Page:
Beverly and Doug Norwood of The Norwoods’ Spirit of America, Timonium, Md., featured a variety of early American objects and folk art. Sitting atop their pedestals were two examples of “tenth anniversary tin” pieces, a top hat and a pair of boots, circa 1850-80. With only a few more pieces, Doug hopes to land a role in Wicked. They also featured a folky chip-carved wood compass, about 12 inches tall, with a dramatic wood glow and a colorful polychromed box with line decoration and interior fittings.
“That one was easy,” said Chuck White of White’s Nautical Antiques, North Yarmouth, Maine, as he pointed at a ship model he had just rerigged with hundreds of lines “from the deck up.” The complexity of the models in White’s collection leaves one in a bit of awe, with the historically accurate details and the construction techniques from the model to an actual-sized ship only differing in physical proportion and not by quality or build practice. In fact, some models see just as much action as the full-size ships. White featured a 19-inch-tall model of a French war frigate made by prisoners of war aboard the same ship. The model was made of chicken, meat and soup bones and circa 1790-1815. White mentioned that it was not unheard of for prisoners to offer the models to their captors for better treatment or, best-case scenario, freedom.
Canton and Nanking porcelain pieces were lit brightly behind the glass at Mellin’s Antiques, Redding Conn. “To have this perfect gilt over the glaze like this is quite rare,” said Gail Mellin, as she pulled out a clobbered Canton platter, from a set of five, with pristine floral gilt overpainting around the border. The platters, made in 1795-1810, featured a timeless style that could easily transfer into modern vogue. The dealers also featured a married pair of Nanking fruit coolers and a set of five graduated Canton canisters from the mid-Nineteenth Century.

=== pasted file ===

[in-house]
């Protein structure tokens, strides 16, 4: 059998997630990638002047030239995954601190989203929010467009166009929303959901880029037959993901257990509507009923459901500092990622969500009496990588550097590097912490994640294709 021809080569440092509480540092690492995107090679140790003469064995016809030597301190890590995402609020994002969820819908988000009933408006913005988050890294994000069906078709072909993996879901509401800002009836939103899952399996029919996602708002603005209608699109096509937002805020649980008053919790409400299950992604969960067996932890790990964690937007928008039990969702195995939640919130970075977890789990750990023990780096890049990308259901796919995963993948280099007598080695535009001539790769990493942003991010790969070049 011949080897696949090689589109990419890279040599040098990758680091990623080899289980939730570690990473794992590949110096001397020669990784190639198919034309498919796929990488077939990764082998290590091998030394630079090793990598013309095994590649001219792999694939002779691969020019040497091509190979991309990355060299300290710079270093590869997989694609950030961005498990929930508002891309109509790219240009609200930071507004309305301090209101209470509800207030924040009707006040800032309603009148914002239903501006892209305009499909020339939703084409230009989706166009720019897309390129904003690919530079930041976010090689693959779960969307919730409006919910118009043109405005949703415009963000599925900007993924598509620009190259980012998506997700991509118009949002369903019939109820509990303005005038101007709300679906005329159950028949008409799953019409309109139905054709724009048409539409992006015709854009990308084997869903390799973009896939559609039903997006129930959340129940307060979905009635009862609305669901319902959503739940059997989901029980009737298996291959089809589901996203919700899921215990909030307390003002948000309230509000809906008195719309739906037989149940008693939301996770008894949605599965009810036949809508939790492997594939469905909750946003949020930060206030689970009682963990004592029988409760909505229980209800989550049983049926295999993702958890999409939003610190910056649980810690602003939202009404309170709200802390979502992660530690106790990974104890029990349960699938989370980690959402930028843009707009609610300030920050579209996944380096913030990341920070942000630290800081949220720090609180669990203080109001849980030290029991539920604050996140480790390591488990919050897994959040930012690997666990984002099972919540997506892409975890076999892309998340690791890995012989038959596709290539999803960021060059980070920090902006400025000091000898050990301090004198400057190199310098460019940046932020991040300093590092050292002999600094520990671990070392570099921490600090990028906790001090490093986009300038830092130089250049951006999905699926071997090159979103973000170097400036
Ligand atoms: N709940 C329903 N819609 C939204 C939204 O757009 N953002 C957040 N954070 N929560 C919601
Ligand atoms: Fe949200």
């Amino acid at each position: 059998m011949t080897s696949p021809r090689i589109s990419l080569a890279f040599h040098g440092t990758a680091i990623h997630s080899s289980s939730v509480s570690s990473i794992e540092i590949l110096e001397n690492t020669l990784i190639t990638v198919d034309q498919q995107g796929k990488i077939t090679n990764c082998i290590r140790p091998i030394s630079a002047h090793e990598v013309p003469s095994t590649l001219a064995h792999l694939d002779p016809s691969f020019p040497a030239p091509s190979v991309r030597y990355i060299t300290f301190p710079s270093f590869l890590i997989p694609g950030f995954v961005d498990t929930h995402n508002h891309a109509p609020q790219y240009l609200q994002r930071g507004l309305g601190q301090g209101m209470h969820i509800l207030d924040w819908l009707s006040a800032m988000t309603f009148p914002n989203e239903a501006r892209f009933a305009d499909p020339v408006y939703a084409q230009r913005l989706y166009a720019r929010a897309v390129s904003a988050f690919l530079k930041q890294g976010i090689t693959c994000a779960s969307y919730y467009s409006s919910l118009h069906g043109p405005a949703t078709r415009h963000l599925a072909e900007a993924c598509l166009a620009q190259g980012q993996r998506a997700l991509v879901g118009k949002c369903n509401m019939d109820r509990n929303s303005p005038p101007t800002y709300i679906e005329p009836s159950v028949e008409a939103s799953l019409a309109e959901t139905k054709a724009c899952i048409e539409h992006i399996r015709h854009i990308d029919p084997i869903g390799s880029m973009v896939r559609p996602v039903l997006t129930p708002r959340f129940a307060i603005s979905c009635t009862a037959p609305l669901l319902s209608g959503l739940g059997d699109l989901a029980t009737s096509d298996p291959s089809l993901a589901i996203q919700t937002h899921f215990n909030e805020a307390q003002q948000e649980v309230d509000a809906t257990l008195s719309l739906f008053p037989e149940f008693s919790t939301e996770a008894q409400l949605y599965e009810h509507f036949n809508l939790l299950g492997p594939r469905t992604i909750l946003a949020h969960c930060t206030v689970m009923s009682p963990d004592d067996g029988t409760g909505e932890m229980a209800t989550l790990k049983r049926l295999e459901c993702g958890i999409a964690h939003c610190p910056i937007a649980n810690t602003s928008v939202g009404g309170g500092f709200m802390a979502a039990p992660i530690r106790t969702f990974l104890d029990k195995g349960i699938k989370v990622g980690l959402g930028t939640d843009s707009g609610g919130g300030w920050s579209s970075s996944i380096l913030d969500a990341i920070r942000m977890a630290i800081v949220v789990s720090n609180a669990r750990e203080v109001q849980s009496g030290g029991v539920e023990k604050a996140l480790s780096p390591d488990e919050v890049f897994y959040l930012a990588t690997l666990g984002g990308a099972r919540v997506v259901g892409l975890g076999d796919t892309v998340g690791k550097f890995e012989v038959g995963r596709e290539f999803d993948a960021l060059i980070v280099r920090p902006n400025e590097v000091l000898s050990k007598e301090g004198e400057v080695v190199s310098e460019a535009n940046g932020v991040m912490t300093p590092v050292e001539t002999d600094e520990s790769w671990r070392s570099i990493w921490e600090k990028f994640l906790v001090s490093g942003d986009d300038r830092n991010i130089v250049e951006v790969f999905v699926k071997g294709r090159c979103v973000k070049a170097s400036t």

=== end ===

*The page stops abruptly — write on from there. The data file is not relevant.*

A shelf of miniature decoys at A Bird in Hand Antiques, Florham Park, N.J., featured the work of renowned carver Elmer Crowell alongside A.J. Ditman and Roswell Bliss. “The thing about Crowell,” said proprietor Ron Bassin, “he was the only one able to really capture the green glistening off the mallard’s head.” Bassin featured a selection of gulls, canvasbacks, mallards and buffleheads from Crowell.
The works of the French artist Alix Aymé were center to the booth of Fletcher/Copenhaver Fine Art, Fredericksburg, Va. Largely unknown in the United States until an exhibition at the Evergreen Museum & Library at Johns Hopkins University in 2012, Aymé’s works feature the delicate mastery of the lacquered arts as well as masterful works in pen and ink, painting on silk and reverse paintings on glass. Living in Indochina during the French occupation in the 1930s, Aymé taught at the School of Fine Arts in Hanoi, Vietnam. Her time there allowed her to study under highly skilled artisans, resulting in a body of work that crosses the rare intersection of the Asian arts and a more traditional, French formalism.
“It’s our third year in this booth,” said Mo Wajselfish of Leatherwood Antiques, Sandwich, Mass., “and I think we finally got it right.” The dealer brought along his world-class selection of Vienna bronzes that ranged from classic animal forms to the downright whimsical. At the top of the group was an eccentric alligator in a long ribboned top hat with a man’s feet sticking out from his mouth, holding a book and pipe in one arm as if he was just merrily on his way. It is only the second the dealer has ever known.
With nearly every piece of programming sold out throughout the weekend, the show has found an eager following among collectors and enthusiasts who wish to hear from experts in their fields and take part in the annual event. The program included something for everyone: two lectures, two guided walks, appraisals, a luncheon and a 400-attendee jazz night.
Three dealer talks scheduled throughout the weekend gave visitors a chance to talk about a variety of topics. Fine Antique Prints, Wayne, Penn., dealer Denise Delaurentis covered the Parisian style in Georges Goursat’s Belle Epoque characters. Down to the brass tacks of buying, Carol Pinto from Carol Pinto Fine Arts, LLC, New York City, gave a talk on determining the value of art and the outlets that can be used to determine that. Blake Kempard of Solomon Suchard Antiques & Fine Art, Shaker Heights, Ohio, spoke with attendees on the style in vintage French art exhibition posters from the 1950s and 60s.
The Washington Winter Show will be back at the Katzen Arts Center in January 2018. For information, www.washingtonwintershow.org.
February 16, 2018